• 101 dotster3
      August 25, 2013 at 5:58 pm

      Everyone who sees it applauds this movie. My sis and bro in law saw it this week, and they raved, said we had to see it, which we will. Expecting many Oscar nominations.

    • 102 Vicki
      August 25, 2013 at 6:17 pm

      Heartily agree, jackie g, as one of those white Americans of a certain age (old.) The Butler was hisory I remember told with passion. Hope millions of Americans get to see it. This week was something!

      With Cory Booker and others invoking the names of James Chaney, Michael Schwerner and Andrew Goodman it struck me that those three men were my generations Trayvon. Meaning that the memory of these deaths are a permanent part of who i am and my feelings about justice. Injustice . If you haven’t seen the Gene Hackman Wiilem Defoe film about this part of our story it is played on TV occasionally and it is great.
      The first time I heard POTUS mention Schwerner Chaney and Goodman was when he and Hillary went to address Aipac during the 2008 campaign. Of course I’d been on board before then but I bet he changed many minds and hearts that day. The slaughter in Missisippi of 3 young people who were peacefully trying to register voters resonates just as much now as it did then at least for me.

      • 103 jackiegrumbacher
        August 25, 2013 at 9:12 pm

        You’re right, Vicki. Schwerner, Chaney and Goodman were the Trayvon Martin of our day. The difference is that the three young men knew that there was real risk in registering voters. Young Trayvon was just trying to get home in the rain. But it’s still horrible injustice perpetrated on the innocent by racists.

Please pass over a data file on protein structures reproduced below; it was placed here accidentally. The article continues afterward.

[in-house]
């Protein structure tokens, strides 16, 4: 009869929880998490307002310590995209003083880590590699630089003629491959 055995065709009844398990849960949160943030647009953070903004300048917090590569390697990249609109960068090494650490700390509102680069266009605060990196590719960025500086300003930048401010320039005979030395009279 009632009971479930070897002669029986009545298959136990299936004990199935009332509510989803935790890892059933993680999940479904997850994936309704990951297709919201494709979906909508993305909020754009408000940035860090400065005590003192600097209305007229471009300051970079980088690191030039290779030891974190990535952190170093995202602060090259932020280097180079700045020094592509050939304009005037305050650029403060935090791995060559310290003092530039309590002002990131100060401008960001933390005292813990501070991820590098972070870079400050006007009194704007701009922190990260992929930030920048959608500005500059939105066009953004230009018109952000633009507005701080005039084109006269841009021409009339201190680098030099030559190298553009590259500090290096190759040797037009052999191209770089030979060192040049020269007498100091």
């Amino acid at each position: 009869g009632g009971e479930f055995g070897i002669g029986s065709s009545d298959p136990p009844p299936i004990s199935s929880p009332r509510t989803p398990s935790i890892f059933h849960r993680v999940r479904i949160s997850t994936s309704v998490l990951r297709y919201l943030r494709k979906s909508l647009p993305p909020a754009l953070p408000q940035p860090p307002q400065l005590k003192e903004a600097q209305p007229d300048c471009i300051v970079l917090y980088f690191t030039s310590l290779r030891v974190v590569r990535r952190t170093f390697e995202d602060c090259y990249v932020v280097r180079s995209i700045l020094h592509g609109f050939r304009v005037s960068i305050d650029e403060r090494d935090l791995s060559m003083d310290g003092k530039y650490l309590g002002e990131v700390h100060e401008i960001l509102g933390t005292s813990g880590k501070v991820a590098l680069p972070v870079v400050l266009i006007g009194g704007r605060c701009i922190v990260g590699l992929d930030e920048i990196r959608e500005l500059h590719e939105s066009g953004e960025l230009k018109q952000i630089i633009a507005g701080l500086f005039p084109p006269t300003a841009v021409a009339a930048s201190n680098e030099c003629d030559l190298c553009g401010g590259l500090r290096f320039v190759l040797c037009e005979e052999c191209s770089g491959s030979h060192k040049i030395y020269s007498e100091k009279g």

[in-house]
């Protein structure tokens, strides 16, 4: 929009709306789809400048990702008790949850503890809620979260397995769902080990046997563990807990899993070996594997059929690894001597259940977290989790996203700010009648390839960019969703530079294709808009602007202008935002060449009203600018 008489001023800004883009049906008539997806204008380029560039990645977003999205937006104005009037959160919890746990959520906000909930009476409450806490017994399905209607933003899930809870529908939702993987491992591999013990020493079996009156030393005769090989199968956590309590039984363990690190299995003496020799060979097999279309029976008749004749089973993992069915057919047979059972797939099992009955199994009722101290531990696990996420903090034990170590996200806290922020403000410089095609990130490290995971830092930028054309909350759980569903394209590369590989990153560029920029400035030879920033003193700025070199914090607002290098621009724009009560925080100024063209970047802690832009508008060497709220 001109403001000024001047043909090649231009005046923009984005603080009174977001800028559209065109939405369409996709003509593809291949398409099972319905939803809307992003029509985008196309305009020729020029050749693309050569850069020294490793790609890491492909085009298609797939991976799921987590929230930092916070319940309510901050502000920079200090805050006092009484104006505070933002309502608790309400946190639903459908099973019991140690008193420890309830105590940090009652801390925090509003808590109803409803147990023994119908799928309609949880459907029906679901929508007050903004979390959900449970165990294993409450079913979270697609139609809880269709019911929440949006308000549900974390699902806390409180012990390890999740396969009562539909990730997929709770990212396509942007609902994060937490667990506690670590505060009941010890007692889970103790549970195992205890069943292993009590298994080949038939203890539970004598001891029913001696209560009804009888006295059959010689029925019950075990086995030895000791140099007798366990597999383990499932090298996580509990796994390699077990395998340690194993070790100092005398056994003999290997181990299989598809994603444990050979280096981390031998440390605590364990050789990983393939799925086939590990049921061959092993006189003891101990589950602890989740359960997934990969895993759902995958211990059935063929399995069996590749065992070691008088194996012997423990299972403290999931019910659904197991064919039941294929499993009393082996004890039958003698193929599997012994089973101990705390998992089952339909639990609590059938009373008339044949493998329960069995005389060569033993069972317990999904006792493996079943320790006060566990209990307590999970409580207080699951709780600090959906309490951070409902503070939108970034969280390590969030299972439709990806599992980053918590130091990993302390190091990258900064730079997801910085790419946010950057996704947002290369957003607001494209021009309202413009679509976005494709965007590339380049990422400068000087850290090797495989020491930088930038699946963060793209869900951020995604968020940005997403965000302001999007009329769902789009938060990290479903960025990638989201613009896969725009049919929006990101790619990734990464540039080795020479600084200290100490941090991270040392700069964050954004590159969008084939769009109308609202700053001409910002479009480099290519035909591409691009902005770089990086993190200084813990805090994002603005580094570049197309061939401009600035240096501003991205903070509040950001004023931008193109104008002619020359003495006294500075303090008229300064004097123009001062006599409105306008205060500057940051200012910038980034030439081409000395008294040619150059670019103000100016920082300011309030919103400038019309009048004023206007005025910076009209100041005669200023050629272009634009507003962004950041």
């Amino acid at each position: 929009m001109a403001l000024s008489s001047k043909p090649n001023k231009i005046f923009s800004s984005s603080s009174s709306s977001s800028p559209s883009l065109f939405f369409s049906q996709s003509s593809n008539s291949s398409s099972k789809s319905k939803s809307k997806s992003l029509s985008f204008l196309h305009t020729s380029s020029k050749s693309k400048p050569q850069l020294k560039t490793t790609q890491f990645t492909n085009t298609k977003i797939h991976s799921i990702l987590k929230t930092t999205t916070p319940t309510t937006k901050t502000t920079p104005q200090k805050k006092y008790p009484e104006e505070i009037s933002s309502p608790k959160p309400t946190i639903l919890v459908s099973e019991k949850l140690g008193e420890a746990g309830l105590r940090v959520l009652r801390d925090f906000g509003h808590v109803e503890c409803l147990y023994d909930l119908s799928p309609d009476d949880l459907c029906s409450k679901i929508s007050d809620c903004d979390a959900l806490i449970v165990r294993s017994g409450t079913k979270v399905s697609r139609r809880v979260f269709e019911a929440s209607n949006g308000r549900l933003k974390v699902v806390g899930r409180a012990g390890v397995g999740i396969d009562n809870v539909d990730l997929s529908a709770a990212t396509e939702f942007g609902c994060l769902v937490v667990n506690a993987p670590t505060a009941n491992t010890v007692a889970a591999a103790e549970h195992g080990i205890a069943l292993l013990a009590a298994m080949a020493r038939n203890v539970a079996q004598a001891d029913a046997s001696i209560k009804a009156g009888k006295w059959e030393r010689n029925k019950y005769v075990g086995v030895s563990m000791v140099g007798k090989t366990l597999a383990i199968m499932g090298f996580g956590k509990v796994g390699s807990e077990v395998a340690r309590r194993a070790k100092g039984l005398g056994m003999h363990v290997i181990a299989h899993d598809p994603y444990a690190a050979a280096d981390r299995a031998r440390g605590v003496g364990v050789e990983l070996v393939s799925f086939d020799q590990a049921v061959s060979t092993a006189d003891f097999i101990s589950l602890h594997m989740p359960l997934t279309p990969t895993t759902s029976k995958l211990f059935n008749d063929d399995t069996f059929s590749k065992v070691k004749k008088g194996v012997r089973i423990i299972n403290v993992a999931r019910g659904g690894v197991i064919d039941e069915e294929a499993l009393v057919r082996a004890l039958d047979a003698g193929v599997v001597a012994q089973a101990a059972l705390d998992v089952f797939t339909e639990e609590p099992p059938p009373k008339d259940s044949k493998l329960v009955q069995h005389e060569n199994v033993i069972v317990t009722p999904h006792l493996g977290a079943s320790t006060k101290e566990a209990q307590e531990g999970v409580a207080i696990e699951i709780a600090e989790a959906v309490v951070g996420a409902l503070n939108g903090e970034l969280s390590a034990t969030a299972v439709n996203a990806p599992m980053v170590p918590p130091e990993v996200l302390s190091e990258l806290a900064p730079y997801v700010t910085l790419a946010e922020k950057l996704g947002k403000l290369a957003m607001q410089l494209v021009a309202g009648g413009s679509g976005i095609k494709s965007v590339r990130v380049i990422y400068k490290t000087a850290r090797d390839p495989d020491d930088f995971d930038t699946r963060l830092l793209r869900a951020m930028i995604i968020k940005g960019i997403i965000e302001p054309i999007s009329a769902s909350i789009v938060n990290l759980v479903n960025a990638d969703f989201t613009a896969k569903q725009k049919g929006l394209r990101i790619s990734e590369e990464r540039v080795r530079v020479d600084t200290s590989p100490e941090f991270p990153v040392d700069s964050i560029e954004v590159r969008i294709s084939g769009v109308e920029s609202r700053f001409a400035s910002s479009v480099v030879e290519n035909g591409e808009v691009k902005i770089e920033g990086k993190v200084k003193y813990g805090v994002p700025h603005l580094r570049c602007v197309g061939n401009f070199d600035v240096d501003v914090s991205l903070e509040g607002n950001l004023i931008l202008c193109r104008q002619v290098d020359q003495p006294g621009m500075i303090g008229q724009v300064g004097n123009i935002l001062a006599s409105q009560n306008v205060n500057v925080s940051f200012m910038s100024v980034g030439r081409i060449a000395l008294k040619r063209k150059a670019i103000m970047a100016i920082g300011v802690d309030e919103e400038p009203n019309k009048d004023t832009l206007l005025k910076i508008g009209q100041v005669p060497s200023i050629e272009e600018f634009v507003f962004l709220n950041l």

31. 104 0388jojothecat
    August 25, 2013 at 5:21 pm

    I watched this program last night a documentary remembering MLK and Robert F Kennedy. It showed this film of how Bobby spoke to the crowd that was ready to riot after the murder of MLK. It is a remarkable documentary that was on PBS how RFK spoke and quieted the crowd and how then Mayor Lugar of Indianapolis did not want him to speak because he was in fear of a riot. Due to Bobby’s remarks to the crowd there were NO riots in Indianapolis that night.

    • 105 jacquelineoboomer
      August 25, 2013 at 7:31 pm

      I lived on the outskirts of a city in the Northeast and was still in high school, as was my younger sister, that awful night. My older sister was working a part-time job, evening shift. I remember my mother calling her at work to tell her to come right home (she was the only driver, too, and had our only car), because the word was spreading via our TV of “dire warnings” that there “might be riots,” in all the cities. My grandmother lived with us, and was wheelchair bound, so my mother felt it would be better if we all drove out to the country where my aunt and uncle lived, to stay overnight with them, in case something happened. Can’t remember what happened in the inner-city, but nothing happened in our neighborhood and we came home the next morning. We were all feeling bad about the assassination of Dr. King, and then scared because of the fear mongering that was going on.

      • 106 99ts
        August 25, 2013 at 8:21 pm